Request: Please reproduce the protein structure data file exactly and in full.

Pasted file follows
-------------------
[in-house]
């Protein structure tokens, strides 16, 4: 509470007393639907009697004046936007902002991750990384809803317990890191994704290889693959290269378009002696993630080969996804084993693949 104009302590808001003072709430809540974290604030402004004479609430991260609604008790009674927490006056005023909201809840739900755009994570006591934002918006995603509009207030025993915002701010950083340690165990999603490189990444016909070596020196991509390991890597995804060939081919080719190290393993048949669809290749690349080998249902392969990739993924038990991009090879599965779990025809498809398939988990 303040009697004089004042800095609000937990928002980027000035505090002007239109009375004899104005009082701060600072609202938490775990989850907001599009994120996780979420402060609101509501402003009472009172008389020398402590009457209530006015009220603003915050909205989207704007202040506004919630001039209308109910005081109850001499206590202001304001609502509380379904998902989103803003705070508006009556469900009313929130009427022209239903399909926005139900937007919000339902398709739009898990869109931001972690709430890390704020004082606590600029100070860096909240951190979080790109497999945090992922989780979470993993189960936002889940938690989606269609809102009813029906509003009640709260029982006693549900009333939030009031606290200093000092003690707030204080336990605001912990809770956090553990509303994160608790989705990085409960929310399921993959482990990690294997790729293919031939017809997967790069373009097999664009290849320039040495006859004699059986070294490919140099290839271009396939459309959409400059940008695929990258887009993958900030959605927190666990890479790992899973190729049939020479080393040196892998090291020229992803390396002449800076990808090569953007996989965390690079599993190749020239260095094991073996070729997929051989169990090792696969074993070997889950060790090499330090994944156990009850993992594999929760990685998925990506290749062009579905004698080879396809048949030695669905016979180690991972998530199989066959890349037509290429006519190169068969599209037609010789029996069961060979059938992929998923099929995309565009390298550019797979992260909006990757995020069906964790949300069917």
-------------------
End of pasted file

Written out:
[in-house]
């Protein structure tokens, strides 16, 4: 509470007393639907009697004046936007902002991750990384809803317990890191994704290889693959290269378009002696993630080969996804084993693949 104009302590808001003072709430809540974290604030402004004479609430991260609604008790009674927490006056005023909201809840739900755009994570006591934002918006995603509009207030025993915002701010950083340690165990999603490189990444016909070596020196991509390991890597995804060939081919080719190290393993048949669809290749690349080998249902392969990739993924038990991009090879599965779990025809498809398939988990 303040009697004089004042800095609000937990928002980027000035505090002007239109009375004899104005009082701060600072609202938490775990989850907001599009994120996780979420402060609101509501402003009472009172008389020398402590009457209530006015009220603003915050909205989207704007202040506004919630001039209308109910005081109850001499206590202001304001609502509380379904998902989103803003705070508006009556469900009313929130009427022209239903399909926005139900937007919000339902398709739009898990869109931001972690709430890390704020004082606590600029100070860096909240951190979080790109497999945090992922989780979470993993189960936002889940938690989606269609809102009813029906509003009640709260029982006693549900009333939030009031606290200093000092003690707030204080336990605001912990809770956090553990509303994160608790989705990085409960929310399921993959482990990690294997790729293919031939017809997967790069373009097999664009290849320039040495006859004699059986070294490919140099290839271009396939459309959409400059940008695929990258887009993958900030959605927190666990890479790992899973190729049939020479080393040196892998090291020229992803390396002449800076990808090569953007996989965390690079599993190749020239260095094991073996070729997929051989169990090792696969074993070997889950060790090499330090994944156990009850993992594999929760990685998925990506290749062009579905004698080879396809048949030695669905016979180690991972998530199989066959890349037509290429006519190169068969599209037609010789029996069961060979059938992929998923099929995309565009390298550019797979992260909006990757995020069906964790949300069917």